Because it’s time.
Whether we know it or not, the legacy of racism (which cannot be extricated from the legacy of colonialism, capitalism, white supremacy, xenophobia, and a host of other systems that dehumanize us and strip of us of our dignity) is still with us. It is in the experiences we encounter in our daily lives: disconnection from ourselves, community, and our own lineage; politics that decree certain bodies as more desirable or valuable than others; histories that are emphasized, and histories that are erased altogether; rampant stereotypes and misinformation that continue to perpetuate fear and suspicion; and covert and overt hate campaigns waged as red herrings in the name of abstract ideals.
It is so challenging to truly dismantle racism in our lives because of the mistaken assumption that it no longer exists, and that political correctness is being used to shove it down everyone’s throats in an already divisive political landscape.
That’s the rhetoric I’ve tended to hear from many when talking about the elephant in the room that is racism. Despite the headway we’ve made in discussing things like diversity, inclusion, and disproportionate allocation of resources, we are still guided by a pull-yourself-up-by-the-bootstraps ethos that prizes individual ingenuity over all else…completely neglecting the social realities under which many of us still live. Realities in which many of us are asked to aspire to a model that is dissonant with our own lived realities…in which certain people are continuously privileged over others.
The truth is, racism operates on ideas that are almost entirely unconscious. It is the collective pain that is perpetuated when we fall back on old tropes of who is human, and who is less-than. Who is a good, upstanding citizen, and who is a “thug” whose life doesn’t hold as much value.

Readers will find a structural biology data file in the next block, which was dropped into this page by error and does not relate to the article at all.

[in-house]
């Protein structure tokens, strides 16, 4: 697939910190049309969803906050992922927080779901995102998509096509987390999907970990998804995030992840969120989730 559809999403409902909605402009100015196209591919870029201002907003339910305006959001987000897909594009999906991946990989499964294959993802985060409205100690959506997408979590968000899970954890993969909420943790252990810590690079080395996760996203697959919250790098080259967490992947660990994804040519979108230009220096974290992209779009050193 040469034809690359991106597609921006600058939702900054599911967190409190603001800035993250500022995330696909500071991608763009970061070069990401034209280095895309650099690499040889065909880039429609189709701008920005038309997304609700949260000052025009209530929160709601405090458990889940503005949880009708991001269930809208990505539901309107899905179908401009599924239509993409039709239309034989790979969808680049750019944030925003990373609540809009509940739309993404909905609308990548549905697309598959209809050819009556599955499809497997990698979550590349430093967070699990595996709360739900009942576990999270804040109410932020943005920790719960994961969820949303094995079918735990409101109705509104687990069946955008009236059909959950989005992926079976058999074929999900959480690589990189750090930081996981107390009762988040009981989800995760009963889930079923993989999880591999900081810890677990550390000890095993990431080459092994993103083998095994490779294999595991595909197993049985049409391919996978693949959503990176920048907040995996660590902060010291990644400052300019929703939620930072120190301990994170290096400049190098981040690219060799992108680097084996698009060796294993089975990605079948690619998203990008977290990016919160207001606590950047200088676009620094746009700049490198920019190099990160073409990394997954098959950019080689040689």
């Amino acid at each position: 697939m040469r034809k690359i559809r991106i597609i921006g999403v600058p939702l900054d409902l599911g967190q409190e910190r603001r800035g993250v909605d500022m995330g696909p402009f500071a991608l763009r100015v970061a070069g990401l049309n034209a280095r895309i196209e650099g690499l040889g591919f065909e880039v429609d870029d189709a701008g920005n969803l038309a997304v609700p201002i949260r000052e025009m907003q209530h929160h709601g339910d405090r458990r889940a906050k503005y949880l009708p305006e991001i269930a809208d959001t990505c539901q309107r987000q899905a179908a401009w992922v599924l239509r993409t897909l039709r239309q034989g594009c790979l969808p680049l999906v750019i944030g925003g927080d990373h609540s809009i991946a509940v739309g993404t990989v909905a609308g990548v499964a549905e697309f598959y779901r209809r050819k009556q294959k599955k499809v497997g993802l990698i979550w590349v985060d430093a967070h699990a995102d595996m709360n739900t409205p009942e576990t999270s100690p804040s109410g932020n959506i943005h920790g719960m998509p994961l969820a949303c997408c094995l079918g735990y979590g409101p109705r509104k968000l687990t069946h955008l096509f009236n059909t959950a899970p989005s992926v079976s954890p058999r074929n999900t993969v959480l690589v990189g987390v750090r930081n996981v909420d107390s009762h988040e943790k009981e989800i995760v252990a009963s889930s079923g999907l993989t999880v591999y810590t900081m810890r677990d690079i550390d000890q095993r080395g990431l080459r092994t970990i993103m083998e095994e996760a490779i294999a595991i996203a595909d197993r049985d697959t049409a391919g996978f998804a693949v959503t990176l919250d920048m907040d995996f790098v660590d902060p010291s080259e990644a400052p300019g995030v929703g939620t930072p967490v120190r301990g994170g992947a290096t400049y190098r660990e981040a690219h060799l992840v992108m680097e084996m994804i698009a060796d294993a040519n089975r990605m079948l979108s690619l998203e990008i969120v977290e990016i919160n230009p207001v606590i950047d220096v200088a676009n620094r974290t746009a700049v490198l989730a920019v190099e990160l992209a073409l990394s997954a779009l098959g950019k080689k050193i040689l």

Racism is the water we drink and the air we breathe. It’s the segregation that separates us from one another, even though we might live in the same city or attend the same schools. It’s a rhetoric that operates so insidiously that we barely see it—and, in fact, we often fall back on the ideal of color-blindness to defend our ignorance.
Moving toward anti-racist practices helps us embrace our intersectionality (the recognition that systems of discrimination are overlapping and interdependent, and affect all of us). Whether or not we find ourselves in the dominant or privileged groups, we must challenge and dismantle racism and other systems of oppression that serve to keep our communities traumatized and in a state of perpetual division. We must, more importantly, investigate the false assumptions we have internalized about who is and isn’t valuable. We must stop perpetuating the myth of color-blindness and recognize that unity can only arise when we recognize that the playing field is not level, and never has been. We must be more critical of the information that is at our disposal in order to understand how we can most effectively respond to phenomena like the disproportionate incarceration of black and brown bodies, so-called immigration “reform,” and political rhetoric about who gets to be part of our communities.
Dismantling racism begins with dismantling the constructs of our own thinking; our own biases; and our own ideas and definitions of love, justice, equality, and interconnectedness.